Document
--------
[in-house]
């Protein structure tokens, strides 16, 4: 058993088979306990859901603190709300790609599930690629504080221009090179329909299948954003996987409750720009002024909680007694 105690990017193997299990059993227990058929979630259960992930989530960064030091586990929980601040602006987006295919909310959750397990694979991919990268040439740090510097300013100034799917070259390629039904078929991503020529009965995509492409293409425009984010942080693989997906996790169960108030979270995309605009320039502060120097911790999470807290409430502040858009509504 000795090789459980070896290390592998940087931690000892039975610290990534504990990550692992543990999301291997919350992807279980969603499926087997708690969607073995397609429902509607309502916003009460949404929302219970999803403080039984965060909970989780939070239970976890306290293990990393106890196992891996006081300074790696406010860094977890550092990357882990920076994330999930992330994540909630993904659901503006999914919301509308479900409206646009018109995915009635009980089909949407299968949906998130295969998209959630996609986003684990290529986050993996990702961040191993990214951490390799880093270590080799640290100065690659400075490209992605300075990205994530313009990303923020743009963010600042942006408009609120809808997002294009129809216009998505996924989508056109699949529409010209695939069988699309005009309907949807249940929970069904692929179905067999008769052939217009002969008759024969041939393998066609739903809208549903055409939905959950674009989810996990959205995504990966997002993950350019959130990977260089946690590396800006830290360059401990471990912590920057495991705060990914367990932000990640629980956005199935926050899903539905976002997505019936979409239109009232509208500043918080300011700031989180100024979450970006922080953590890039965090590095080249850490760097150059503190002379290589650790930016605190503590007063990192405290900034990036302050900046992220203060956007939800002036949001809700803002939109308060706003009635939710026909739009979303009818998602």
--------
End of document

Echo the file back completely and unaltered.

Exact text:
[in-house]
């Protein structure tokens, strides 16, 4: 058993088979306990859901603190709300790609599930690629504080221009090179329909299948954003996987409750720009002024909680007694 105690990017193997299990059993227990058929979630259960992930989530960064030091586990929980601040602006987006295919909310959750397990694979991919990268040439740090510097300013100034799917070259390629039904078929991503020529009965995509492409293409425009984010942080693989997906996790169960108030979270995309605009320039502060120097911790999470807290409430502040858009509504 000795090789459980070896290390592998940087931690000892039975610290990534504990990550692992543990999301291997919350992807279980969603499926087997708690969607073995397609429902509607309502916003009460949404929302219970999803403080039984965060909970989780939070239970976890306290293990990393106890196992891996006081300074790696406010860094977890550092990357882990920076994330999930992330994540909630993904659901503006999914919301509308479900409206646009018109995915009635009980089909949407299968949906998130295969998209959630996609986003684990290529986050993996990702961040191993990214951490390799880093270590080799640290100065690659400075490209992605300075990205994530313009990303923020743009963010600042942006408009609120809808997002294009129809216009998505996924989508056109699949529409010209695939069988699309005009309907949807249940929970069904692929179905067999008769052939217009002969008759024969041939393998066609739903809208549903055409939905959950674009989810996990959205995504990966997002993950350019959130990977260089946690590396800006830290360059401990471990912590920057495991705060990914367990932000990640629980956005199935926050899903539905976002997505019936979409239109009232509208500043918080300011700031989180100024979450970006922080953590890039965090590095080249850490760097150059503190002379290589650790930016605190503590007063990192405290900034990036302050900046992220203060956007939800002036949001809700803002939109308060706003009635939710026909739009979303009818998602």